Another bleak economic reckoning from the coronavirus pandemic arrived on Wednesday: the biggest one-month plunge in U.S. retail sales in the nearly three decades of record keeping.
Grocery stores, pharmacies and other sellers of essential items experienced a surge of demand last month. But that was outweighed by a steep decline in other categories as businesses shuttered and shoppers restricted their spending.
The Commerce Department’s preliminary report showed a seasonally adjusted drop of 8.7 percent from February’s total sales, which include purchases in stores and online, auto and gasoline sales, and money spent at bars and restaurants.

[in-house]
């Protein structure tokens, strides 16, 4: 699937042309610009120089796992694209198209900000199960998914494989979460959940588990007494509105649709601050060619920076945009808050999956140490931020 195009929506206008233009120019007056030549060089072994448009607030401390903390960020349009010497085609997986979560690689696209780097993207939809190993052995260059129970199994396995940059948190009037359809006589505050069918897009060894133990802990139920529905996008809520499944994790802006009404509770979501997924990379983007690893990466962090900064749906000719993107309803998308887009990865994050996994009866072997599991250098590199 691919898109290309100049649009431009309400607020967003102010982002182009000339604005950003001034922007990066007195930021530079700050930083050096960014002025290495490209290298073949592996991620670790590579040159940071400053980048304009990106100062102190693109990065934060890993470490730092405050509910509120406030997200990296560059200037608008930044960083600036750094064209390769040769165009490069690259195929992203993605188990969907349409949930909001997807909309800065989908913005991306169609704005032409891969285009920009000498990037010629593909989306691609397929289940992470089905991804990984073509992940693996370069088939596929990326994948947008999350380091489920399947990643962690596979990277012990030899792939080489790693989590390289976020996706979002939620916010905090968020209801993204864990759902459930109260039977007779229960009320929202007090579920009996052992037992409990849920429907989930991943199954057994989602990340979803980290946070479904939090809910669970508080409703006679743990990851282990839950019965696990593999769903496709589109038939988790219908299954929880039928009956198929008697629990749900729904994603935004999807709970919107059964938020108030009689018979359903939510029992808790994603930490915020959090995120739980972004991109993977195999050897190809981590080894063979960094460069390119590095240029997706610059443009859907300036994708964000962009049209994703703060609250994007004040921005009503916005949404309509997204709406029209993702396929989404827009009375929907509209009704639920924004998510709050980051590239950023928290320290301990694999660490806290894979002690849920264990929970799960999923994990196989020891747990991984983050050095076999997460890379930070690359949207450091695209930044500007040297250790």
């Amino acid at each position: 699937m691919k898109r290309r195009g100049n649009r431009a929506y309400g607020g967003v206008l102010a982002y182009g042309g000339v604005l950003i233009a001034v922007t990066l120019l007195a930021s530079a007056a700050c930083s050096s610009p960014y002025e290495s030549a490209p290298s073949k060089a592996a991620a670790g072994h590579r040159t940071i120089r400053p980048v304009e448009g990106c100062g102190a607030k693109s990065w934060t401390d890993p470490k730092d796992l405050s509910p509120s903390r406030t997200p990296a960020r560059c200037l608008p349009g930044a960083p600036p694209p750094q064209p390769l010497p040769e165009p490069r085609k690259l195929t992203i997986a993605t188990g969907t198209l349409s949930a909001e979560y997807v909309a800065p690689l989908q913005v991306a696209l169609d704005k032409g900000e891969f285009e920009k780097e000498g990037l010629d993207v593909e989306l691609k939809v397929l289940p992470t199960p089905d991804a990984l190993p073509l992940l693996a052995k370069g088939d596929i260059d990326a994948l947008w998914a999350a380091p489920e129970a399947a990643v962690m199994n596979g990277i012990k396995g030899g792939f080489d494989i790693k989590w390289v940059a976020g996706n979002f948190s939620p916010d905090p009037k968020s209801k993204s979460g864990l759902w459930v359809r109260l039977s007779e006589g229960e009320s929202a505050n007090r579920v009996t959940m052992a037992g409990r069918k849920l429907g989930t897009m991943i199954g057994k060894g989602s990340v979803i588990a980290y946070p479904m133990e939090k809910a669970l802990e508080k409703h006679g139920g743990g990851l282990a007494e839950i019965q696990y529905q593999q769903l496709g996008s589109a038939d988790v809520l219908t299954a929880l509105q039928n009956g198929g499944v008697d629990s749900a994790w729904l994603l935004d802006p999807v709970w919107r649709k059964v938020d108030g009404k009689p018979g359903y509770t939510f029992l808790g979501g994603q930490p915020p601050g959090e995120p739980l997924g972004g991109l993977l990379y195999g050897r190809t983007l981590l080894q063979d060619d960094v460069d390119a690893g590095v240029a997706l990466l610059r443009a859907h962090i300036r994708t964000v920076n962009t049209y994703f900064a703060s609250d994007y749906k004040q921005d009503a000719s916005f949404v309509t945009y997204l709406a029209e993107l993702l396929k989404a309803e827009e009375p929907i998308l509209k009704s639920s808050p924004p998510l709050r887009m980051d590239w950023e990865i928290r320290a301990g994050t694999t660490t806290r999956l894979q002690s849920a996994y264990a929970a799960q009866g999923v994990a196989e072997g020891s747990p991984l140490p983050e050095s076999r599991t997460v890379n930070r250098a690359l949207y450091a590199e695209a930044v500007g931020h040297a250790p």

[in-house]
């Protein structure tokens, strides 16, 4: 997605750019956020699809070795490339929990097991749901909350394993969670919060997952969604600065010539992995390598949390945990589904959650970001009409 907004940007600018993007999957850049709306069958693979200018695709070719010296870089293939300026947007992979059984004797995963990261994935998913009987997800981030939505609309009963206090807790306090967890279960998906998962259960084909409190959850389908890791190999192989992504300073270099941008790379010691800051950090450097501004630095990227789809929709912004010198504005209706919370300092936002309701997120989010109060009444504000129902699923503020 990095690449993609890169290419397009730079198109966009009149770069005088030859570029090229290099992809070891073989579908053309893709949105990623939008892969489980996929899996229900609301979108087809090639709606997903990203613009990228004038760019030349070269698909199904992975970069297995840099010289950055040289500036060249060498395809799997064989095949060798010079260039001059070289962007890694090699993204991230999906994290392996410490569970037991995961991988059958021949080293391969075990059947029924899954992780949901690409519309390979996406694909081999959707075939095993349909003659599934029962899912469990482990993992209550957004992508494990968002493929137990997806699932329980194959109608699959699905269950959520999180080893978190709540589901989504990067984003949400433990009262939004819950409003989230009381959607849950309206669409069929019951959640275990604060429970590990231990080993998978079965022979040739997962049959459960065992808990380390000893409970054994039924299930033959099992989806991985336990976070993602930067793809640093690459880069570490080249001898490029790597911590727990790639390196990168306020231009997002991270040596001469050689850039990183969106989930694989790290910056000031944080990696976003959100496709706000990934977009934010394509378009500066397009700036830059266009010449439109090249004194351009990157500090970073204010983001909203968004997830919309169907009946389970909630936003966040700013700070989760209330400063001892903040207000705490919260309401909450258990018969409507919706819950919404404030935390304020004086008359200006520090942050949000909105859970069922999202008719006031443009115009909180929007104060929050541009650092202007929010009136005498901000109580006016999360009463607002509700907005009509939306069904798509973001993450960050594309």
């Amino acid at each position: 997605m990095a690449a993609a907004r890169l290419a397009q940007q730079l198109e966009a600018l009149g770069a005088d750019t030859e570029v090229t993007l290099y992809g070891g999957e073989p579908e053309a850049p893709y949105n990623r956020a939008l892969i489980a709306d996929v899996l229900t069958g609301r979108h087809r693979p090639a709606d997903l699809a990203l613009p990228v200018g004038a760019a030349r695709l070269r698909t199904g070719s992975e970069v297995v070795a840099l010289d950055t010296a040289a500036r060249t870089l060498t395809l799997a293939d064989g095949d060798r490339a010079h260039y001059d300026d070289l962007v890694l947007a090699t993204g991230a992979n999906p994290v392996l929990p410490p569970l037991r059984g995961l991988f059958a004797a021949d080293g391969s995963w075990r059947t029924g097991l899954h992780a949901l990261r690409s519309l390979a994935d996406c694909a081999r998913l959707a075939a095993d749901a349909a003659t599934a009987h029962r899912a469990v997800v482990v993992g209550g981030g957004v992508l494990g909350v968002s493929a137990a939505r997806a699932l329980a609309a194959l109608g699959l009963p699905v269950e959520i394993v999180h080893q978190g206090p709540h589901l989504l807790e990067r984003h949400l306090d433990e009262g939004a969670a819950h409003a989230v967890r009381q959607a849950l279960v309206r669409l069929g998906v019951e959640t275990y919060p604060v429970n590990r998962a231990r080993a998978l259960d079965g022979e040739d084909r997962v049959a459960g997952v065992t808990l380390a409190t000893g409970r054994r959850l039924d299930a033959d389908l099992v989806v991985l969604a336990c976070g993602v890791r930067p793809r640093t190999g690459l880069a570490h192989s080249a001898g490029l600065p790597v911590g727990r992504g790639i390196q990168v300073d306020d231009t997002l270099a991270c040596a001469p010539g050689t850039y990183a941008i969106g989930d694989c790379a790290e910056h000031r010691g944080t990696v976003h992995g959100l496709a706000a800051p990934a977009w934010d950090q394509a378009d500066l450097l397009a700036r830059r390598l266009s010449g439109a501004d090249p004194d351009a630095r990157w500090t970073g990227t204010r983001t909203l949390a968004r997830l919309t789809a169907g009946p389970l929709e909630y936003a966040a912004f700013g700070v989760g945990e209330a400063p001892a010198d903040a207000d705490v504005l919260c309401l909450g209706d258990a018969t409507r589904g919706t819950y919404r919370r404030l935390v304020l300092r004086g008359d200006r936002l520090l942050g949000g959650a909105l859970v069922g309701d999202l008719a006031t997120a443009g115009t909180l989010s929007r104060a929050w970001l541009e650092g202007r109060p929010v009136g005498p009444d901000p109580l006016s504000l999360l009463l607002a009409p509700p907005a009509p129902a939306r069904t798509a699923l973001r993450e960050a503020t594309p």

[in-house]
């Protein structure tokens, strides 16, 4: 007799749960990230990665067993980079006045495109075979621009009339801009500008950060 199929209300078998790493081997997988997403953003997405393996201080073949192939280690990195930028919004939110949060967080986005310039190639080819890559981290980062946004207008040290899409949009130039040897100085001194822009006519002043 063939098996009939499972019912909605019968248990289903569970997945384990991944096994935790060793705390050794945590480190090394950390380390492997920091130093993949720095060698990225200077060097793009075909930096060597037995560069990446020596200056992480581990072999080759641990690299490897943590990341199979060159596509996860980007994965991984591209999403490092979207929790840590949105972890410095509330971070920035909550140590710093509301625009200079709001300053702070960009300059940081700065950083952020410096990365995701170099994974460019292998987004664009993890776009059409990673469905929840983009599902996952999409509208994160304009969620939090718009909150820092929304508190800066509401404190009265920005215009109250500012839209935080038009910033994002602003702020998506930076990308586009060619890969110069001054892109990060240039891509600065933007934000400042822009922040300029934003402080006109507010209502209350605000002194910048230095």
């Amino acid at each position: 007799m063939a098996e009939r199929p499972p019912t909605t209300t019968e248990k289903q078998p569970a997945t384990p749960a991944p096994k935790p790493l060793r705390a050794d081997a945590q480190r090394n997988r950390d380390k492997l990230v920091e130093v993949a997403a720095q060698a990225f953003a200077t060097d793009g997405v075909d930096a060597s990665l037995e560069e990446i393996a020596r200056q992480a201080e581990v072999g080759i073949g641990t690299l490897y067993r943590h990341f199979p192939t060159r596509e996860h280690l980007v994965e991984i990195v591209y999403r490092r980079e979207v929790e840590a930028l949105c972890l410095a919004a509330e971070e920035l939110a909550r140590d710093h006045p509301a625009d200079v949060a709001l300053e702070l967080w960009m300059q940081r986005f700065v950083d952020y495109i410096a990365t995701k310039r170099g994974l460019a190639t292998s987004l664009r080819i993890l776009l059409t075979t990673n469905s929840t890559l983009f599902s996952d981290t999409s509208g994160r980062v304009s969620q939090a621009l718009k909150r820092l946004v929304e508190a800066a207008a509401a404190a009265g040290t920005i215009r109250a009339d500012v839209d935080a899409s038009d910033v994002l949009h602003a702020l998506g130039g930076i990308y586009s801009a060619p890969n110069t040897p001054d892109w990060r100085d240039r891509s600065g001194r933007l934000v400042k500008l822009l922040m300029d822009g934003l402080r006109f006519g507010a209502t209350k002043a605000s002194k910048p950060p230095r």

Spending on cars and car parts fell by more than 25 percent in March. Sales at gas stations, pushed down by low oil prices as well as reduced commuting, fell 17 %. And sales at clothing stores fell by more than half.
Even those bleak figures do not fully capture the economic deep freeze. Most states didn’t issue shutdown orders to nonessential businesses until late March or early April, meaning data for the current month could be worse still.
Until now, the largest one-month downturn in retail sales came in the fall of 2008, when the financial crisis led spending to fall nearly 4 % for two straight months.